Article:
At a normal Mad Anthony show, the trio storms into an audience's frontal lobe with incomprehensible power. If The Stooges ate Black Sabbath and shit out three perfectly formed babies the next day that grew up and absorbed Punk, Pop and Rock influences like a bar towel, then wrung out those influences into shot glasses and downed them one liquor/beer/sweat/adrenaline slug, that would be Mad Anthony. Last night's return to The Drinkery was all that amplified to the third power. Naturally, they finished with "We Love This Fucking City." Naturally, this fucking city loves Mad Anthony. It's worked out so far.
After the major nut-kick of Mad Anthony, I tooled down to Arnold's to catch some Beatlesque sweetness courtesy of Canada’s The Shilohs. They were really quite good, and I definitely wanted to hear more of them, but they seemed intent on a mid-tempo set in the key of "If I Fell," and I wasn't quite in the mood for that. So I headed back to The Drinkery to catch locals Frontier Folk Nebraska's set.
After Mad Anthony's blistering presentation, I chatted up Kelly Thomas for a few minutes outside The Drinkery, and she had noted that Frontier Folk Nebraska was veering in a decidedly more electric direction, rather a shift from their traditional acoustic roots. When The Shilos didn't pan out for me, I decided to witness FFN's electric evolution for myself. Good decision.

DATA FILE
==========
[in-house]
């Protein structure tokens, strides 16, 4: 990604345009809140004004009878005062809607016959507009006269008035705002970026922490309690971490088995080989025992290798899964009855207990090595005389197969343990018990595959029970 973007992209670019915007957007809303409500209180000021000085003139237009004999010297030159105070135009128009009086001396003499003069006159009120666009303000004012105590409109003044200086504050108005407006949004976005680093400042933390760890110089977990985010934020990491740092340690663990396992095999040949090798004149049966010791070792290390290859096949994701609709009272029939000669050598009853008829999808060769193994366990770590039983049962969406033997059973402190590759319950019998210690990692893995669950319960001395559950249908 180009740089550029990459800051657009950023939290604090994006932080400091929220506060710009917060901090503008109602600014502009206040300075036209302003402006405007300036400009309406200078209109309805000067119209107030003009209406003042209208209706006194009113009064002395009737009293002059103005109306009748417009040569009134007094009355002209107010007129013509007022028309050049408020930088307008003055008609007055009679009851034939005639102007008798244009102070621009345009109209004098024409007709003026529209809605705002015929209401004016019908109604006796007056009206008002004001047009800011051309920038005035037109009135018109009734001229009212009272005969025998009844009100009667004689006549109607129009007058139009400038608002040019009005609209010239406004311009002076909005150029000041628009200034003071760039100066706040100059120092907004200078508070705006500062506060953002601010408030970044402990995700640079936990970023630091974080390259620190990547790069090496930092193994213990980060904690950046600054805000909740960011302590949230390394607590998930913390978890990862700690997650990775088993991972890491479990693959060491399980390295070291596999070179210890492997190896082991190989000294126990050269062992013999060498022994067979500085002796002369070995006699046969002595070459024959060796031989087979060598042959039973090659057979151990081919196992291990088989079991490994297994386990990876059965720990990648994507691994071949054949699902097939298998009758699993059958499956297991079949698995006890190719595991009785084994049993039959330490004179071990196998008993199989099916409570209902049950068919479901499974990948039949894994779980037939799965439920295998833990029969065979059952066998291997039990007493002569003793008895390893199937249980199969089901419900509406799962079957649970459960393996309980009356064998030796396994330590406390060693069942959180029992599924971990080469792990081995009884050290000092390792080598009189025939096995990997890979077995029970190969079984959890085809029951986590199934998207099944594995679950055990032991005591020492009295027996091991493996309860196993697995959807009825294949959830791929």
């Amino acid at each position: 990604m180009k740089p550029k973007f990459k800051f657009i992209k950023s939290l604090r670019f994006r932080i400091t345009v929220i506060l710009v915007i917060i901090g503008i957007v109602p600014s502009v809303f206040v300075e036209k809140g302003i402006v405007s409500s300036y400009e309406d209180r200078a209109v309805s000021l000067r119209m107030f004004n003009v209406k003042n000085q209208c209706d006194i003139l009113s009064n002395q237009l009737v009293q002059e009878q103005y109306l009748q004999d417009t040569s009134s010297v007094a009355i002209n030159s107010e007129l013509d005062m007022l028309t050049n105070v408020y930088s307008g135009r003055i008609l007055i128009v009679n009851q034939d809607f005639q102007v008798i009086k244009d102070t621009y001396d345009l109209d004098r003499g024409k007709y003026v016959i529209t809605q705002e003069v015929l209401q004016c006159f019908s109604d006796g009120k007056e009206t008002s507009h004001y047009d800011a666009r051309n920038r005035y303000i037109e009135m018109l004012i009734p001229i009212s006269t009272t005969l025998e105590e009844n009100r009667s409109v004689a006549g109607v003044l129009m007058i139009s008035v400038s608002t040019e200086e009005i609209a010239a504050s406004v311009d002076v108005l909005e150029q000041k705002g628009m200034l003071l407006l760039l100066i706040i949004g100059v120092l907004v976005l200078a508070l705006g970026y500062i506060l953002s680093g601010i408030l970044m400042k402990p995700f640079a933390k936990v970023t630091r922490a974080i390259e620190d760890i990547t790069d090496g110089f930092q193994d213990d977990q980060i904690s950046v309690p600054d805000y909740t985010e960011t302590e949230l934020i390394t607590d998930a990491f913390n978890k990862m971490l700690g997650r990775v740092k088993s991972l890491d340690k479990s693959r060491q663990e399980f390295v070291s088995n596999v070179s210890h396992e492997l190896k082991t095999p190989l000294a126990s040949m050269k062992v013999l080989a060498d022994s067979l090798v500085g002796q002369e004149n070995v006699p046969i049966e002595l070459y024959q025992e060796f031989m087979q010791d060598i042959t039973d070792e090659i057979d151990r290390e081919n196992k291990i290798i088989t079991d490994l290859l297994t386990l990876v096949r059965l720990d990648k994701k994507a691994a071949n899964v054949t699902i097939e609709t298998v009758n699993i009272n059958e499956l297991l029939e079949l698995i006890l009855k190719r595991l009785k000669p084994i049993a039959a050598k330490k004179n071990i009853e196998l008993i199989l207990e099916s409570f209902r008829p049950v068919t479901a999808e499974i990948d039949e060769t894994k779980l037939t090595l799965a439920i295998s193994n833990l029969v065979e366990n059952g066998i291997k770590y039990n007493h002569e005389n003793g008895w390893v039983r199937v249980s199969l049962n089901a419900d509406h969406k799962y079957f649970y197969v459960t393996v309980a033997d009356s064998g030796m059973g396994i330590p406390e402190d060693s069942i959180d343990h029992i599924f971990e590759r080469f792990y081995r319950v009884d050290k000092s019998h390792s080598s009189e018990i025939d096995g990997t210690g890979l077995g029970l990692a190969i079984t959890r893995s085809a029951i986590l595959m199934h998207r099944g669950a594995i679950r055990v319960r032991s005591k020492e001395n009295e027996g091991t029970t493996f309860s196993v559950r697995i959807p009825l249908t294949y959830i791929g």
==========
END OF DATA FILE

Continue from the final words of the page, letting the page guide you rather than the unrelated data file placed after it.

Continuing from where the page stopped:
The new FFN is plugged in and ready to whip any ass in the house. Imagine a world where The Ass Ponys channel Crazy Horse and the Bottle Rockets and Uncle Tupelo and you'll be close to the barely restrained muscle emanating from the new Frontier Folk Nebraska. All of this was evident on the band's eponymous 2011 album, but it's magnified to an incredible scale in the live setting. FFN recently lost founding bassist Steve Oder to a graduate program, which could have seriously altered the band's chemistry, but new bassist Matthew McCormick seems to have settled in nicely, alternating between a pulsing beat and runs that emulate lead solos, forming a slinky rhythm section with drummer Nathan Wagner. Meanwhile, frontman Michael Hensley and Travis Talbert create a tandem guitar attack that perfectly balances nuance and power. I liked where FFN was and I love where they are.